The family of a toddler who died from a rare brain tumour last month are calling on the Government for more research funding.

Orla Tuckwell, from Hertfordshire, was just 20 months old when she was diagnosed with a medulloblastoma, which had a mutation so incredibly rare that specialists could not find another case.

After exhausting all NHS treatment, Orla died last month - 11 months after diagnosis, and four months before her third birthday.

The Comet: Orla died when she was just two years old.Orla died when she was just two years old. (Image: Brain Tumour Research)

Her parents, Naomi and Adam, are now campaigning alongside the charity Brain Tumour Research to help reach 100,000 signatures on its petition to increase research funding, in the hope of prompting a parliamentary debate.


Speaking during Childhood Cancer Awareness Month (September) Naomi, 38, said: “We will always love Orla, and will always talk about her and keep her memory alive. She was so strong and courageous; such an inspiration to everybody who knew her.

“We don’t want this to be the end. We want to keep telling her story and will create a legacy for her, to try to push for more research and help other families in the future going through this.”

The Comet: Ava (aged 9), Orla, Adam, Poppy (aged 7) and Naomi.Ava (aged 9), Orla, Adam, Poppy (aged 7) and Naomi. (Image: Brain Tumour Research)

Orla had been constantly sick for weeks and started to cough up yellow bile before the brain tumour was discovered in September 2022.

The tot endured four operations before induction chemotherapy, followed by gruelling high-dose chemotherapy in February this year.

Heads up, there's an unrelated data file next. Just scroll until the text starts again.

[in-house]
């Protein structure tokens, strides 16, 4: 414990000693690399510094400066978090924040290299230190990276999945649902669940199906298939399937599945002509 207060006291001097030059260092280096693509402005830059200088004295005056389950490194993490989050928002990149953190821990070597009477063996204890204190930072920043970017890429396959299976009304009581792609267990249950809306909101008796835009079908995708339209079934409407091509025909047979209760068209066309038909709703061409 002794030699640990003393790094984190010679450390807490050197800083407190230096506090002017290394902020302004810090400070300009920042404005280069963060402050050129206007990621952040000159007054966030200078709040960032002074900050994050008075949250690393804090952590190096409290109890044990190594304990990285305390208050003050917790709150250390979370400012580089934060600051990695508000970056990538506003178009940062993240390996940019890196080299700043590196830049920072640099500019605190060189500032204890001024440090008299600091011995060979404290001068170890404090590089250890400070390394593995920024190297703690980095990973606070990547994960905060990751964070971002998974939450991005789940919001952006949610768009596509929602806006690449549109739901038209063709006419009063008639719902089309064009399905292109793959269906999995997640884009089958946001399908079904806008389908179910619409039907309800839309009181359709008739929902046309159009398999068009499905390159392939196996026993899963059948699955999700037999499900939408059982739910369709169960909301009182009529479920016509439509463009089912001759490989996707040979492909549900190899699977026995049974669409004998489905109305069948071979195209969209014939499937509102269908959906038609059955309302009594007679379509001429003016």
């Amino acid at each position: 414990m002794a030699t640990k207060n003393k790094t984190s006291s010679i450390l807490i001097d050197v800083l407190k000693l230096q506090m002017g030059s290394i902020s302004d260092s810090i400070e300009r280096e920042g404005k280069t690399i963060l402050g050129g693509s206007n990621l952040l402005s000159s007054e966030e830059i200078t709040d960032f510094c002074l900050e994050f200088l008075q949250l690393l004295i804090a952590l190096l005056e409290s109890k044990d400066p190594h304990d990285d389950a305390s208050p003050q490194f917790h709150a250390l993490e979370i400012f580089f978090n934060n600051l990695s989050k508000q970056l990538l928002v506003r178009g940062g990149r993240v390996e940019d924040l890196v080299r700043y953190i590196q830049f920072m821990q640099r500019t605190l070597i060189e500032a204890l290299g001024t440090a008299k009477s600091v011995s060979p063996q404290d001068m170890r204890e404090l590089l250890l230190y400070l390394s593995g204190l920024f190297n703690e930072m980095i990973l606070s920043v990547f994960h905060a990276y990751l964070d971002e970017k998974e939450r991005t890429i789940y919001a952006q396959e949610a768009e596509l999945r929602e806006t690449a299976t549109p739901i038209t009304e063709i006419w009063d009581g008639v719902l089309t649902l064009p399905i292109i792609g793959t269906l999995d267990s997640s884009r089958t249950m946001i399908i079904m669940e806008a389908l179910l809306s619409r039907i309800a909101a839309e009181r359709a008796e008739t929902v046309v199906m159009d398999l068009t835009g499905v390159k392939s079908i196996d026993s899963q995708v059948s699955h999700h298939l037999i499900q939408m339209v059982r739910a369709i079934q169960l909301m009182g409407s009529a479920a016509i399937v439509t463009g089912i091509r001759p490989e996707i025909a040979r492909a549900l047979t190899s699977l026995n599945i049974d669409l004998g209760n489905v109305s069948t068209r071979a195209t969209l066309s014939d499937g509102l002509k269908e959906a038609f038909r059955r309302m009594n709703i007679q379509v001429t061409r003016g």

Orla was discharged in April, having dramatically improved, but relapsed in July. She died on August 12.


Naomi said: "If more research was done for brain tumours, and more was known about these mutations, Orla could have had more time, kinder treatment options or even the chance to live a full life.

“It’s shocking how little is known about this disease, and how under-funded research into brain tumours is.”

The Comet: Orla was discharged home in April, but sadly relapsed in July.Orla was discharged home in April, but sadly relapsed in July. (Image: Brain Tumour Research)

Brain Tumour Research is calling on the Government to ring-fence £110 million of current and new funding to kick-start an increase in the national investment in brain tumour research to £35 million a year by 2028.

Charlie Allsebrook, community development manager at Brain Tumour Research, said:  "Brain tumours kill more children than leukaemia, yet historically just 1 per cent of the national spend on cancer research has been allocated to this devastating disease."

To sign the petition before it closes at the end of October, visit